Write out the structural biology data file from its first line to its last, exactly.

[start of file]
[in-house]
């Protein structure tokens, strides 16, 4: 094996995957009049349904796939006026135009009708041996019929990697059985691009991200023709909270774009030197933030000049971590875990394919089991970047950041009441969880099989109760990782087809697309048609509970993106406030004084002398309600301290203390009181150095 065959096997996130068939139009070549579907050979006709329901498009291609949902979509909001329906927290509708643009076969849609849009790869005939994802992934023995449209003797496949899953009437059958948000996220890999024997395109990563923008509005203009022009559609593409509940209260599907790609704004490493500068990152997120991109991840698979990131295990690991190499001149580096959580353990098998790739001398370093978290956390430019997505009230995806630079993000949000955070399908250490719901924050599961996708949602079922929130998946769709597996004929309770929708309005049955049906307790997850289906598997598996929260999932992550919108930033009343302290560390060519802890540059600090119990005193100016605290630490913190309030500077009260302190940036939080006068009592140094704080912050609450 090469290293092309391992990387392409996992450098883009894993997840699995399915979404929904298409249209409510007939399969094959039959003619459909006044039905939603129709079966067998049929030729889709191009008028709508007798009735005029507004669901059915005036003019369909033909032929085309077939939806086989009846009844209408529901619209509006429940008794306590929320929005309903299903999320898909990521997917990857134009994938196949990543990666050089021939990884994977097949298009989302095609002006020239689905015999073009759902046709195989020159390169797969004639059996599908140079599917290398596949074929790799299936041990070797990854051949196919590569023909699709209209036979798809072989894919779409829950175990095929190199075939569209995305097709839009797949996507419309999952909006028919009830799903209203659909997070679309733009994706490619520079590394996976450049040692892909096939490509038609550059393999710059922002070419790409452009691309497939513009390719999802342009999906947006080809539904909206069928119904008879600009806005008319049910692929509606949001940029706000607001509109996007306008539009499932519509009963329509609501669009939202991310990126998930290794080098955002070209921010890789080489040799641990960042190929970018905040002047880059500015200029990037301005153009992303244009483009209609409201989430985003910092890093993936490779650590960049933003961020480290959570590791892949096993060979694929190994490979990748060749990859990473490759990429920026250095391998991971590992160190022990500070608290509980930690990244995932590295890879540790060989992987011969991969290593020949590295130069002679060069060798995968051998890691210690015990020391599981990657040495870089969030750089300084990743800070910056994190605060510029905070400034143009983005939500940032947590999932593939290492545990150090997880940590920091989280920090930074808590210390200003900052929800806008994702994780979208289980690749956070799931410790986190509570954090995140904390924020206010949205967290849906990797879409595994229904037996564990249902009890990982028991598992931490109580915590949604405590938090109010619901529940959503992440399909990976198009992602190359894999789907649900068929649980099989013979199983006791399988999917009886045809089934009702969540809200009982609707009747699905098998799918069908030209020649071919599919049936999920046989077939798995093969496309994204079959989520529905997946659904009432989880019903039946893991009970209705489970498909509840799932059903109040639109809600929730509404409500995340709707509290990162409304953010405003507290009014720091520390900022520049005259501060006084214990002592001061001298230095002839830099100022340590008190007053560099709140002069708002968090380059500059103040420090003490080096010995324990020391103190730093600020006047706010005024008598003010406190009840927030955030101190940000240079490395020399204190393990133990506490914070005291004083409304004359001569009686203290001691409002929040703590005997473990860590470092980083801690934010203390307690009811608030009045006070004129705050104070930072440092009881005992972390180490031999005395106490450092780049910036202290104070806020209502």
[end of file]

[in-house]
């Protein structure tokens, strides 16, 4: 094996995957009049349904796939006026135009009708041996019929990697059985691009991200023709909270774009030197933030000049971590875990394919089991970047950041009441969880099989109760990782087809697309048609509970993106406030004084002398309600301290203390009181150095 065959096997996130068939139009070549579907050979006709329901498009291609949902979509909001329906927290509708643009076969849609849009790869005939994802992934023995449209003797496949899953009437059958948000996220890999024997395109990563923008509005203009022009559609593409509940209260599907790609704004490493500068990152997120991109991840698979990131295990690991190499001149580096959580353990098998790739001398370093978290956390430019997505009230995806630079993000949000955070399908250490719901924050599961996708949602079922929130998946769709597996004929309770929708309005049955049906307790997850289906598997598996929260999932992550919108930033009343302290560390060519802890540059600090119990005193100016605290630490913190309030500077009260302190940036939080006068009592140094704080912050609450 090469290293092309391992990387392409996992450098883009894993997840699995399915979404929904298409249209409510007939399969094959039959003619459909006044039905939603129709079966067998049929030729889709191009008028709508007798009735005029507004669901059915005036003019369909033909032929085309077939939806086989009846009844209408529901619209509006429940008794306590929320929005309903299903999320898909990521997917990857134009994938196949990543990666050089021939990884994977097949298009989302095609002006020239689905015999073009759902046709195989020159390169797969004639059996599908140079599917290398596949074929790799299936041990070797990854051949196919590569023909699709209209036979798809072989894919779409829950175990095929190199075939569209995305097709839009797949996507419309999952909006028919009830799903209203659909997070679309733009994706490619520079590394996976450049040692892909096939490509038609550059393999710059922002070419790409452009691309497939513009390719999802342009999906947006080809539904909206069928119904008879600009806005008319049910692929509606949001940029706000607001509109996007306008539009499932519509009963329509609501669009939202991310990126998930290794080098955002070209921010890789080489040799641990960042190929970018905040002047880059500015200029990037301005153009992303244009483009209609409201989430985003910092890093993936490779650590960049933003961020480290959570590791892949096993060979694929190994490979990748060749990859990473490759990429920026250095391998991971590992160190022990500070608290509980930690990244995932590295890879540790060989992987011969991969290593020949590295130069002679060069060798995968051998890691210690015990020391599981990657040495870089969030750089300084990743800070910056994190605060510029905070400034143009983005939500940032947590999932593939290492545990150090997880940590920091989280920090930074808590210390200003900052929800806008994702994780979208289980690749956070799931410790986190509570954090995140904390924020206010949205967290849906990797879409595994229904037996564990249902009890990982028991598992931490109580915590949604405590938090109010619901529940959503992440399909990976198009992602190359894999789907649900068929649980099989013979199983006791399988999917009886045809089934009702969540809200009982609707009747699905098998799918069908030209020649071919599919049936999920046989077939798995093969496309994204079959989520529905997946659904009432989880019903039946893991009970209705489970498909509840799932059903109040639109809600929730509404409500995340709707509290990162409304953010405003507290009014720091520390900022520049005259501060006084214990002592001061001298230095002839830099100022340590008190007053560099709140002069708002968090380059500059103040420090003490080096010995324990020391103190730093600020006047706010005024008598003010406190009840927030955030101190940000240079490395020399204190393990133990506490914070005291004083409304004359001569009686203290001691409002929040703590005997473990860590470092980083801690934010203390307690009811608030009045006070004129705050104070930072440092009881005992972390180490031999005395106490450092780049910036202290104070806020209502």